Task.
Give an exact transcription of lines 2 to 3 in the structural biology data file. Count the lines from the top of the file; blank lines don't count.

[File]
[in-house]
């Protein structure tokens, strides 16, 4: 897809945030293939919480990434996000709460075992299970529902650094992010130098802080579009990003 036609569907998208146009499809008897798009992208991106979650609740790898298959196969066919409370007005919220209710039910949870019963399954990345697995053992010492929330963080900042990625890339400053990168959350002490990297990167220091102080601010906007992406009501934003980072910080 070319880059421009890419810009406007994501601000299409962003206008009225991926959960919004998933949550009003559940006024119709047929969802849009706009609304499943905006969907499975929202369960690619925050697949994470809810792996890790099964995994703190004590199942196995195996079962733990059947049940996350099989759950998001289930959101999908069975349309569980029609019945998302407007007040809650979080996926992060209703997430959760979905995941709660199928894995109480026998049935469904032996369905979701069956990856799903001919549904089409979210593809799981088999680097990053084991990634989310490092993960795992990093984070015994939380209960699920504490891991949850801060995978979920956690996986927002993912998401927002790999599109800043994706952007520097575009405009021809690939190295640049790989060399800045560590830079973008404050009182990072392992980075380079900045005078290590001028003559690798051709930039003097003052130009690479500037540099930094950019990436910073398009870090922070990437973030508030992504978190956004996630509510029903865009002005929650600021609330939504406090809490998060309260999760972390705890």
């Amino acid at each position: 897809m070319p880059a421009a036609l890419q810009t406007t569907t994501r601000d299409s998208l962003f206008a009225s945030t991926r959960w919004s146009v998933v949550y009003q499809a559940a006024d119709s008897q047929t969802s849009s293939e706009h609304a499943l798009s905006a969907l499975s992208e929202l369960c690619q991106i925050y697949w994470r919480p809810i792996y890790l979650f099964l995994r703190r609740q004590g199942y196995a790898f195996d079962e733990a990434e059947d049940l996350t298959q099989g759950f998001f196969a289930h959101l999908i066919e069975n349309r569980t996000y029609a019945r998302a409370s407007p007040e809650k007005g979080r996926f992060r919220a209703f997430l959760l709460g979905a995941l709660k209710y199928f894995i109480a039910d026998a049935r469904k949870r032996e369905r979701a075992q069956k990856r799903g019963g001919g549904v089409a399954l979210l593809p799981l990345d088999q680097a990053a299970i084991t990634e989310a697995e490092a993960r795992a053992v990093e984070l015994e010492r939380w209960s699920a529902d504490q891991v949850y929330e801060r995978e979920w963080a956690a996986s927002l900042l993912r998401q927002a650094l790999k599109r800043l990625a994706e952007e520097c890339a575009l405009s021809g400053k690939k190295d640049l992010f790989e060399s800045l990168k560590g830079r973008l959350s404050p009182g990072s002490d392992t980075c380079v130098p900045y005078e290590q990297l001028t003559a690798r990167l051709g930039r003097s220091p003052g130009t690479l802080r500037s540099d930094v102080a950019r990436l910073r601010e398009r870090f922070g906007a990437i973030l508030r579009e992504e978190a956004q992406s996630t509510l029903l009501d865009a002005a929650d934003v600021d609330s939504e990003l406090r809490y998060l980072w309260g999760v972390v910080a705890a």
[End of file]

């Protein structure tokens, strides 16, 4: 897809945030293939919480990434996000709460075992299970529902650094992010130098802080579009990003 036609569907998208146009499809008897798009992208991106979650609740790898298959196969066919409370007005919220209710039910949870019963399954990345697995053992010492929330963080900042990625890339400053990168959350002490990297990167220091102080601010906007992406009501934003980072910080 070319880059421009890419810009406007994501601000299409962003206008009225991926959960919004998933949550009003559940006024119709047929969802849009706009609304499943905006969907499975929202369960690619925050697949994470809810792996890790099964995994703190004590199942196995195996079962733990059947049940996350099989759950998001289930959101999908069975349309569980029609019945998302407007007040809650979080996926992060209703997430959760979905995941709660199928894995109480026998049935469904032996369905979701069956990856799903001919549904089409979210593809799981088999680097990053084991990634989310490092993960795992990093984070015994939380209960699920504490891991949850801060995978979920956690996986927002993912998401927002790999599109800043994706952007520097575009405009021809690939190295640049790989060399800045560590830079973008404050009182990072392992980075380079900045005078290590001028003559690798051709930039003097003052130009690479500037540099930094950019990436910073398009870090922070990437973030508030992504978190956004996630509510029903865009002005929650600021609330939504406090809490998060309260999760972390705890």
């Amino acid at each position: 897809m070319p880059a421009a036609l890419q810009t406007t569907t994501r601000d299409s998208l962003f206008a009225s945030t991926r959960w919004s146009v998933v949550y009003q499809a559940a006024d119709s008897q047929t969802s849009s293939e706009h609304a499943l798009s905006a969907l499975s992208e929202l369960c690619q991106i925050y697949w994470r919480p809810i792996y890790l979650f099964l995994r703190r609740q004590g199942y196995a790898f195996d079962e733990a990434e059947d049940l996350t298959q099989g759950f998001f196969a289930h959101l999908i066919e069975n349309r569980t996000y029609a019945r998302a409370s407007p007040e809650k007005g979080r996926f992060r919220a209703f997430l959760l709460g979905a995941l709660k209710y199928f894995i109480a039910d026998a049935r469904k949870r032996e369905r979701a075992q069956k990856r799903g019963g001919g549904v089409a399954l979210l593809p799981l990345d088999q680097a990053a299970i084991t990634e989310a697995e490092a993960r795992a053992v990093e984070l015994e010492r939380w209960s699920a529902d504490q891991v949850y929330e801060r995978e979920w963080a956690a996986s927002l900042l993912r998401q927002a650094l790999k599109r800043l990625a994706e952007e520097c890339a575009l405009s021809g400053k690939k190295d640049l992010f790989e060399s800045l990168k560590g830079r973008l959350s404050p009182g990072s002490d392992t980075c380079v130098p900045y005078e290590q990297l001028t003559a690798r990167l051709g930039r003097s220091p003052g130009t690479l802080r500037s540099d930094v102080a950019r990436l910073r601010e398009r870090f922070g906007a990437i973030l508030r579009e992504e978190a956004q992406s996630t509510l029903l009501d865009a002005a929650d934003v600021d609330s939504e990003l406090r809490y998060l980072w309260g999760v972390v910080a705890a």